There is also a Canon EOS60D with a Tamron 18-270 mm Di-II f3.5-6.3 lens in our arsenal. That camera has settings that are easily accessed and understood. I really wish Sony would emulate them in this respect – no, not copy, but find a way, à la Dieter Rams’ 10 design principles, to sensibly access the current sets of adjustments without having to delve into a labyrinth of menus. Sony took a leap at the “less” but not the “better” of his design philosophy. A great pity.
The Canon is a classic camera with all the functions where you’d expect them in a quite large body. The Sony NEX-5 body on the other hand is unexpectedly small and powerful with the caveat of menu maze with little or no hope of escape, whereby the Sony 18-200mm f3.5-6.3 lens underlies the laws of physics and is necessarily large.
On a practical level I like both cameras for different reasons; the EOS60D for its ease of use, quick action-shot settings and its speed of operation, the NEX-5 for its lightness, small size and general handiness and constant live view – except of course the setting labyrinth which does spoil the overall functionality.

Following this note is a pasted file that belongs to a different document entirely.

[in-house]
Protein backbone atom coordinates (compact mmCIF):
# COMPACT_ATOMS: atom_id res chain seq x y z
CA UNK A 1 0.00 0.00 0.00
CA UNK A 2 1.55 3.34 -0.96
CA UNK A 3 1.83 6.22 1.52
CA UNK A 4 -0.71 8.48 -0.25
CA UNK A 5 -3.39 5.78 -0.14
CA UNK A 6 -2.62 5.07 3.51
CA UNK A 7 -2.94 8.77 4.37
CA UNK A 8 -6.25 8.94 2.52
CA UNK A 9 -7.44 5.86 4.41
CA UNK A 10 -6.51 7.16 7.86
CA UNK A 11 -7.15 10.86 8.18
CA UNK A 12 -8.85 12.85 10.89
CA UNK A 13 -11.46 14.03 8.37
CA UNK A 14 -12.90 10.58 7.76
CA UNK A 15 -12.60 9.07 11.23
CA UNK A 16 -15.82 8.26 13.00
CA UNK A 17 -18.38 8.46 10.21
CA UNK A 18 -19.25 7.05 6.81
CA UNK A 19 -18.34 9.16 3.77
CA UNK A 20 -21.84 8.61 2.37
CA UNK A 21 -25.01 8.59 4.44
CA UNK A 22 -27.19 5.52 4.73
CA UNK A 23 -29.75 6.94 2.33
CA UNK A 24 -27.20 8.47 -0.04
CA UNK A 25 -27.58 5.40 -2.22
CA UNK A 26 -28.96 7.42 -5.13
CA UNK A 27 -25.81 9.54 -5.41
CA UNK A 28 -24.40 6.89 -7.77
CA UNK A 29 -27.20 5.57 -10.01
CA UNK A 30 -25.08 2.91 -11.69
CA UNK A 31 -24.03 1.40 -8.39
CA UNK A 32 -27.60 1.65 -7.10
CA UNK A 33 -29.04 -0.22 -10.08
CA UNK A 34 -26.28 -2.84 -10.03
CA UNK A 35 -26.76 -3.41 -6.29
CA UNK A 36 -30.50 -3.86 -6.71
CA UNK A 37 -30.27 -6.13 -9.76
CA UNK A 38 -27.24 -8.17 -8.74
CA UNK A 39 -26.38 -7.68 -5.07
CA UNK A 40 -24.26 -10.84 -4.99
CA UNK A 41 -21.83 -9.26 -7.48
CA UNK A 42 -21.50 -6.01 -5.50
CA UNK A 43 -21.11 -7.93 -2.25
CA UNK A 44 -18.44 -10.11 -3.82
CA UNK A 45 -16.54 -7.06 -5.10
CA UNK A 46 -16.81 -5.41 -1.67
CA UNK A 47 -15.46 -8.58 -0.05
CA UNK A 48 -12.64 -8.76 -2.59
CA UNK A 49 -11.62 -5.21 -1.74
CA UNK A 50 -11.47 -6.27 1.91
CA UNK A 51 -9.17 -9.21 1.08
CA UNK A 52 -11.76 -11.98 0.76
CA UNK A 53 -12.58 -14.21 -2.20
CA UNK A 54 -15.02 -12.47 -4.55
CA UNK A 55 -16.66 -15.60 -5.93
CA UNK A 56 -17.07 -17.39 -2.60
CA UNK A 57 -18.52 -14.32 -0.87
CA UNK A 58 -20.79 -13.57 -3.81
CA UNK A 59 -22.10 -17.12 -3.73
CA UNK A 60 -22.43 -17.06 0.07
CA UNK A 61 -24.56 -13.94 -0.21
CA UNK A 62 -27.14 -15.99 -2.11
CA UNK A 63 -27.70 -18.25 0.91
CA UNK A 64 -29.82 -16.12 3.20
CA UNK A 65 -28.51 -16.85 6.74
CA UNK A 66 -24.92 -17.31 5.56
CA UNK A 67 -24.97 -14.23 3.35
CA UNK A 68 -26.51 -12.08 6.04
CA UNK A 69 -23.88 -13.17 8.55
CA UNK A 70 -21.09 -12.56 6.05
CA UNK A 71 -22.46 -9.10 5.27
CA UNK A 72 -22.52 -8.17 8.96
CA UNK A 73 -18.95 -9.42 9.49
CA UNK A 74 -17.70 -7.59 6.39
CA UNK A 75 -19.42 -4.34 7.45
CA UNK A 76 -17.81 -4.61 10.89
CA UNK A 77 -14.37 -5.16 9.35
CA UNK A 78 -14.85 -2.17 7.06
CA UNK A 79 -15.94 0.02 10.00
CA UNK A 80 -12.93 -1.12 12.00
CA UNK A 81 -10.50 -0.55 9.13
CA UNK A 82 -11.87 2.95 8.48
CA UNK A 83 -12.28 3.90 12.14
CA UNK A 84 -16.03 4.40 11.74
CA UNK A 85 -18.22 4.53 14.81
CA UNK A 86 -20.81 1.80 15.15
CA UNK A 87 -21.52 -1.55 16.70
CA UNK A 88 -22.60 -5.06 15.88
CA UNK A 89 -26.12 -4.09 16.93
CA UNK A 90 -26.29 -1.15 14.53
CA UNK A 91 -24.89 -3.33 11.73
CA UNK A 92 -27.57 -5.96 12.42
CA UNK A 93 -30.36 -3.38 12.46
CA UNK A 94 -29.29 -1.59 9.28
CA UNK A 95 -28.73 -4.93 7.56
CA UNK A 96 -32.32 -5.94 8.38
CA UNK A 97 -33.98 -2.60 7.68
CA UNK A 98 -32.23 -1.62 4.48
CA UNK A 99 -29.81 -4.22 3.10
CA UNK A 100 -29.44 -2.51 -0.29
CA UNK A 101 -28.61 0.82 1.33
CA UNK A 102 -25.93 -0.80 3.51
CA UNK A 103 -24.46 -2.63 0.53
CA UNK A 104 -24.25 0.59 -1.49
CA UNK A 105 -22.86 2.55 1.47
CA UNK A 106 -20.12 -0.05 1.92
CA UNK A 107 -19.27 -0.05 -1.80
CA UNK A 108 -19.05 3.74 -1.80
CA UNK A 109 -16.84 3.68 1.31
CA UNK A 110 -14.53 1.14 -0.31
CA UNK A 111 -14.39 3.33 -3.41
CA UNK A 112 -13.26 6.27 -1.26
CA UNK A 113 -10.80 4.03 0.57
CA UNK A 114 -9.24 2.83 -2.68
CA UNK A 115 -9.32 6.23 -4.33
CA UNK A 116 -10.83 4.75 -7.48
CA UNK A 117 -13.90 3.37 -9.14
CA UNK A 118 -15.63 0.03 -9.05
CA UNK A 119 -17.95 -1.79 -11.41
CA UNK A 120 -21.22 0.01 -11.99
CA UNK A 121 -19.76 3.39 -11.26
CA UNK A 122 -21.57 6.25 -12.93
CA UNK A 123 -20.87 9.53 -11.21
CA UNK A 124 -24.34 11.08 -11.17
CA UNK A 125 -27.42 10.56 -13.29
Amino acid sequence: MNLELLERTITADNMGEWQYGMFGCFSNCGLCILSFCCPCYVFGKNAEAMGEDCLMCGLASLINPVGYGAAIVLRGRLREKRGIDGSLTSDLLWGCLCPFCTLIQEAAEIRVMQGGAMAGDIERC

If I’m going to take a series of action shots I prefer the biggish EOS60D as the settings are so much easier, and especially quicker, to find and manipulate.
I love carrying the NEX-5 around as it’s light, but even after some time with it I’m never quite sure if I have the right settings for the shot about to be taken, especially on the spur of the moment…
My conclusions are: NEX-5 makes good shots, but an insecure shooter. The EOS60D ensures good shots and shooter confidence, but tired arms and neck. I don’t think getting a bigger bag, finding a suitable binocular harness and/or lifting weights is the real answer here either.